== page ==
Q: In a world of no centrestands do you measure chain tension on the sidestand when travelling?
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A: The obvious answer here is that if the bike was sold when new with only a propstand, the manufacturer should have given you a procedure to follow in the owner’s manual, and it would be best to follow that. If you cannot find out what the original specification was, it is possible to use a general procedure which could easily apply to any bike. The normal way to measure chain tension is to check the total up and down movement at the mid-point of the lower run, and you can calculate what that should be. For an application with a horizontally running high speed chain with varying load (like is found on a bike) the movement should be between 2% and 3% of the distance between the centres of the driving and driven sprockets. So, for instance, if the distance between the sprockets is 1000mm, then the total movement should be between (1000 x 2 ÷ 100) = 20 and (1000 x 3 ÷ 100) = 30 millimetres.
That is fine for a normal engineering application but unfortunately motorcycles are a bit more complicated. The complication is caused by the rear suspension. The thing is, the pivot point for the suspension arm usually is not coincidental with the driving sprocket and the effect of this is to alter the chain tension as the rear wheel moves up and down. The compromise is to accept that the chain will be too slack at certain points, rather than being too tight at other points. So you will find that your calculated limits (20mm and 30mm) are rather too tight and will need to be adjusted.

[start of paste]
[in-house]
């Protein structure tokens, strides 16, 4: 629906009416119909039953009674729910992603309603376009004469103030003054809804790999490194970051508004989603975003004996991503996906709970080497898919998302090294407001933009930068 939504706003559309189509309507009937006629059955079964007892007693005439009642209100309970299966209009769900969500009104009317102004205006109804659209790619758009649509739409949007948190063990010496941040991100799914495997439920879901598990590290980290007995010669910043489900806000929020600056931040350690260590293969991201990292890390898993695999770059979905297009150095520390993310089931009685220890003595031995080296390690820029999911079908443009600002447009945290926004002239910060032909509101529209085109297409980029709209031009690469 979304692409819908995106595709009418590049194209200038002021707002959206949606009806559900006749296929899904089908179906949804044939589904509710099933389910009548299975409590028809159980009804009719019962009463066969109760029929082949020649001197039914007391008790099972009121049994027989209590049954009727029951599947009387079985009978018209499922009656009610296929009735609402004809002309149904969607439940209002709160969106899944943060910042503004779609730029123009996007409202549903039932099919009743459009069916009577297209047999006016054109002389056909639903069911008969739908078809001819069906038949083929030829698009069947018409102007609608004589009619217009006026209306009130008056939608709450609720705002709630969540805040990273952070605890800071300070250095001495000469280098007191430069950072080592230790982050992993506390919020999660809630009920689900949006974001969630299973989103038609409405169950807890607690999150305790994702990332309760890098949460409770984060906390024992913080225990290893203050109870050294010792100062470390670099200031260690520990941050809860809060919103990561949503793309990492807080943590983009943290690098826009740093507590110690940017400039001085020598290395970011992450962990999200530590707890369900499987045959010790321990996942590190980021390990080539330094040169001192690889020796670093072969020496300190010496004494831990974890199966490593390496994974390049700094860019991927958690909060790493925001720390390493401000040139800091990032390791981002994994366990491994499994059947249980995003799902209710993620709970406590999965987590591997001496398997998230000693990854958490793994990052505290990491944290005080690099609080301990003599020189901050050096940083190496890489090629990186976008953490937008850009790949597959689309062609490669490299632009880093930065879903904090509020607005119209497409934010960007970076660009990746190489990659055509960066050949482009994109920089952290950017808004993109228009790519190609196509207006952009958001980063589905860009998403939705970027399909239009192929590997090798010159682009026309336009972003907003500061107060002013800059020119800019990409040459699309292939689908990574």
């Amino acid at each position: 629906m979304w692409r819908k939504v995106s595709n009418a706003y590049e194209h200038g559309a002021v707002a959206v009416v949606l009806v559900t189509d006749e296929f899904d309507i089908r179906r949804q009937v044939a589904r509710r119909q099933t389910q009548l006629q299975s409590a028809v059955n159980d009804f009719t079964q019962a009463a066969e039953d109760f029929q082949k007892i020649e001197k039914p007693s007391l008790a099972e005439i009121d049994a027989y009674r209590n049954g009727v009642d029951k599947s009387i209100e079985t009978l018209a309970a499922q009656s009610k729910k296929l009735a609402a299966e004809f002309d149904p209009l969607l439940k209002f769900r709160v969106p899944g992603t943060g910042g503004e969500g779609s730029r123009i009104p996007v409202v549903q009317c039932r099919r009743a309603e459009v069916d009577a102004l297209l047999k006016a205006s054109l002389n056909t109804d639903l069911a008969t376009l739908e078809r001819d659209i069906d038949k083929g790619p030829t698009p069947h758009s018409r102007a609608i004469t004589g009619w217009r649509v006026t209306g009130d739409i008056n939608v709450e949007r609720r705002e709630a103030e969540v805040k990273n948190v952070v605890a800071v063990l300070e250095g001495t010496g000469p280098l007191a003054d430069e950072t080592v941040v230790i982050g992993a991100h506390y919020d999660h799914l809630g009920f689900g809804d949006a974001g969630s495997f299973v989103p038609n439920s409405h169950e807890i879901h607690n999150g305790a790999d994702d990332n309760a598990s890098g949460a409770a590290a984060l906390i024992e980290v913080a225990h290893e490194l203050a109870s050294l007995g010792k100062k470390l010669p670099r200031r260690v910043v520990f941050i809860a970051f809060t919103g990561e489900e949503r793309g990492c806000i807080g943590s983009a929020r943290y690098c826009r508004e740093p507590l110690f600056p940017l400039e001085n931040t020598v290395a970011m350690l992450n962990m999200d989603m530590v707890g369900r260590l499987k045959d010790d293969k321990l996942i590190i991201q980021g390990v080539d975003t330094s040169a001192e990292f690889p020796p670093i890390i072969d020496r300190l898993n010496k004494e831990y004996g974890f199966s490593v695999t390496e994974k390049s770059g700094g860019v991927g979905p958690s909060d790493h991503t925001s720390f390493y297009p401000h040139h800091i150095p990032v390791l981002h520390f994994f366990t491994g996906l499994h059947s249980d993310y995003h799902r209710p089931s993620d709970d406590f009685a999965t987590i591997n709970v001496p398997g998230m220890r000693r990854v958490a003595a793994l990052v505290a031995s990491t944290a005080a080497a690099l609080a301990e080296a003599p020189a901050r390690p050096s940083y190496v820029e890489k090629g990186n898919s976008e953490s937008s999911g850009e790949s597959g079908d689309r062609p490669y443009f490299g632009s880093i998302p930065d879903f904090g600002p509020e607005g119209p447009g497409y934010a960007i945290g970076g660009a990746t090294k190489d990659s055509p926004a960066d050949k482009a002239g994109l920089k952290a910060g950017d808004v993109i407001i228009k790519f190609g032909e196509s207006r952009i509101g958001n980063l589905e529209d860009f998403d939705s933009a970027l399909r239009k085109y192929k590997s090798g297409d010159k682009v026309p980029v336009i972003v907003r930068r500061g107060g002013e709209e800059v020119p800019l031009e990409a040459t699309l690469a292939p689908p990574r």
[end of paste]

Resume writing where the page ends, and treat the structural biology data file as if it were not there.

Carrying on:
You can do this by jacking the bike up so the rear suspension is completely extended and checking the tension, and then doing likewise with the rear end as heavily laden as possible. Just make sure that the chain tension never gets under that 2% figure and adjust it accordingly. Then you can check what the tension measures when the bike is on its prop-stand and you just need to write it down and use that figure for rather quicker checks in future.
But first, bear in mind that there is one further complication. Chains rarely wear evenly and the effect of this is to make the chain tighter in some areas and slacker in others. So, you should rotate the back wheel and check it at various points again to ensure that it never gets too tight.Enjoy more Classic Motorcycle Mechanics reading in the monthly magazine. Click here to subscribe.